ERIC Number: ED307069
Record Type: RIE
Publication Date: 1989-May
Reference Count: N/A
Early Gender-Role Stereotype Attributions: The Roles of Models' Physical Characteristics and Children's Gender Constancy.
Levy, Gary D.
A total of 83 children of 27 to 63 months of age were interviewed in an effort to assess the importance of the children's understanding of gender constancy and their use of physical characteristics in making gender role stereotype attributions. It was hypothesized that young children would use stimulus models' sex to a greater extent than the models' physical attributes in attributing gender role stereotypes. It was predicted that the number of gender role stereotypes children accurately attributed would be significantly related to sex differences between the figures used in the attribution task, but not related to the physical or relative size of the stimulus or to the children's stage of gender constancy. Findings indicated that all children, but especially boys, correctly identified and attributed more gender role stereotypes based on the sex than on the relative size of stimulus figures. Children's stage of gender constancy understanding did not reliably predict children's gender role stereotype attribution activity. The pattern of findings suggests that young children are capable of gender-typed attributions well before they achieve a full sense of gender constancy understanding. (RH)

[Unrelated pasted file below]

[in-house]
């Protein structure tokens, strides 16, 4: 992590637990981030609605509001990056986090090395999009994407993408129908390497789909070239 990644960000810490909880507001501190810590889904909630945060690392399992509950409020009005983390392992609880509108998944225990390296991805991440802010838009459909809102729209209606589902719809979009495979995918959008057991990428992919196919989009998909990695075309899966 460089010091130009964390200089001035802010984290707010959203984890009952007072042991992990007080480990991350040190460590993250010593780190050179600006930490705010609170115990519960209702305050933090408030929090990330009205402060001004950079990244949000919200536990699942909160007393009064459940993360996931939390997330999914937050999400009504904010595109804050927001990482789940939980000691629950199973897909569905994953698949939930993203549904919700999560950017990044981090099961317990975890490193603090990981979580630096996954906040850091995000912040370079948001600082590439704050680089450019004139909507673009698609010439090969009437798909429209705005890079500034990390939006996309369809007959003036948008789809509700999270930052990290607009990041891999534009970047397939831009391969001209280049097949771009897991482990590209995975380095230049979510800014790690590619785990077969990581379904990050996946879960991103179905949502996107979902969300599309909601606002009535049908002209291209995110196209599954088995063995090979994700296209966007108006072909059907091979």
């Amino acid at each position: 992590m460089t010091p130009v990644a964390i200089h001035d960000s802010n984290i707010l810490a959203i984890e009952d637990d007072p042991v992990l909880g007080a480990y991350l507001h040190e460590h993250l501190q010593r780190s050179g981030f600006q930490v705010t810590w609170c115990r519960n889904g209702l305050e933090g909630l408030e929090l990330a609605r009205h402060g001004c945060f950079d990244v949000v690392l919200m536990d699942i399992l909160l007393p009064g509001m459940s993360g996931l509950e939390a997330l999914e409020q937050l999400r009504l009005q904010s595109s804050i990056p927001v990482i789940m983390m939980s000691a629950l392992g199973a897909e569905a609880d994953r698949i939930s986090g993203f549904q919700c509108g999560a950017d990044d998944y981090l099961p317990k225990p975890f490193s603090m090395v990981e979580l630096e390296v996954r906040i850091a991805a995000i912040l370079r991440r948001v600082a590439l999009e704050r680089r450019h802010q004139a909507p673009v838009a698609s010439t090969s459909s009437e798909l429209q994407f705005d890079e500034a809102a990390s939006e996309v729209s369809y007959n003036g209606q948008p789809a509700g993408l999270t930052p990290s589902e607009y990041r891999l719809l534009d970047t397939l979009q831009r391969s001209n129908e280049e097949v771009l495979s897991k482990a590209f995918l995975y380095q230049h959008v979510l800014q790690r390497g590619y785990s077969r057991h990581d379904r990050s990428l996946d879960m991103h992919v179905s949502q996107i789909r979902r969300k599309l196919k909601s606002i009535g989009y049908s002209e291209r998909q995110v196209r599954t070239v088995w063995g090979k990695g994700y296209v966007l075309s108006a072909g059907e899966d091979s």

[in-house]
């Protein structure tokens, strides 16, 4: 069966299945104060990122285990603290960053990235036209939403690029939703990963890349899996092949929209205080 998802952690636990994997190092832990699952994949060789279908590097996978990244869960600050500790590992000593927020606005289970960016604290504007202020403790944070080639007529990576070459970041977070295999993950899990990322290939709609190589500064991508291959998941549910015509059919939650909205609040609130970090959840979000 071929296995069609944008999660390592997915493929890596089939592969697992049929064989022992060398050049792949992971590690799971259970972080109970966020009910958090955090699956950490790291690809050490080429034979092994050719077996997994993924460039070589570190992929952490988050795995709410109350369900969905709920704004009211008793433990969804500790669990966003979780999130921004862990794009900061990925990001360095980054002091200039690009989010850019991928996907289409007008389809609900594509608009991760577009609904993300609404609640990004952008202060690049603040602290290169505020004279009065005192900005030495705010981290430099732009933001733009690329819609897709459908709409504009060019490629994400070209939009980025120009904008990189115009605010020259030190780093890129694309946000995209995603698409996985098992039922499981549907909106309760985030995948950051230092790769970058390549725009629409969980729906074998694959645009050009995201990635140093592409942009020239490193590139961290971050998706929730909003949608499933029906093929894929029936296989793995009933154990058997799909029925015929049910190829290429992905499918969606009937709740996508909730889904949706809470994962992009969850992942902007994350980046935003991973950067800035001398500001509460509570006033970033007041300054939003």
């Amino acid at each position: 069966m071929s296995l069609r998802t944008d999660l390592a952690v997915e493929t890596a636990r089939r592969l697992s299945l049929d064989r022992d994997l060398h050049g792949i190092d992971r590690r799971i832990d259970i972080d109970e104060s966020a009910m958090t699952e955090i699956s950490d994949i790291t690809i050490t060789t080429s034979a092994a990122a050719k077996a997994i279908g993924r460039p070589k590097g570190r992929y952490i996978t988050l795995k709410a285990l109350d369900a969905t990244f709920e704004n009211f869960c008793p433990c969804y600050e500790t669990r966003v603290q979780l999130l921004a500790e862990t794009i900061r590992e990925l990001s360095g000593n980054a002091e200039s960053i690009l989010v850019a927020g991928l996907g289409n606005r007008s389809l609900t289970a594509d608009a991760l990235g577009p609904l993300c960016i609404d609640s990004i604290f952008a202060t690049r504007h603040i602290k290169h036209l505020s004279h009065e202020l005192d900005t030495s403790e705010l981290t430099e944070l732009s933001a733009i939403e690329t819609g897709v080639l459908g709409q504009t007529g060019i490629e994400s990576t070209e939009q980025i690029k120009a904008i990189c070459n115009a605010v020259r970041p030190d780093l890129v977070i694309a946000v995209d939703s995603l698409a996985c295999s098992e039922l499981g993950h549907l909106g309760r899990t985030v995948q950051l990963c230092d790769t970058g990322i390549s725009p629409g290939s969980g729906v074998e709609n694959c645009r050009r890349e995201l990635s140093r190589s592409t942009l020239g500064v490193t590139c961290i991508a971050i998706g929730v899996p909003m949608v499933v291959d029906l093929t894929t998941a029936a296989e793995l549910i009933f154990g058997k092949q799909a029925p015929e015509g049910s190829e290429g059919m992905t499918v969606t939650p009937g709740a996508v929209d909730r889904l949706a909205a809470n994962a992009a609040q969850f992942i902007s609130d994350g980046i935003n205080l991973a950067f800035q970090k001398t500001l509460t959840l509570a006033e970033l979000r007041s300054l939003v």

Publication Type: Reports - Research; Speeches/Meeting Papers
Education Level: N/A
Sponsor: National Inst. of Mental Health (DHHS), Rockville, MD.
Authoring Institution: N/A
Note: Paper presented at the Annual Meeting of the Midwestern Psychological Association (May 1989).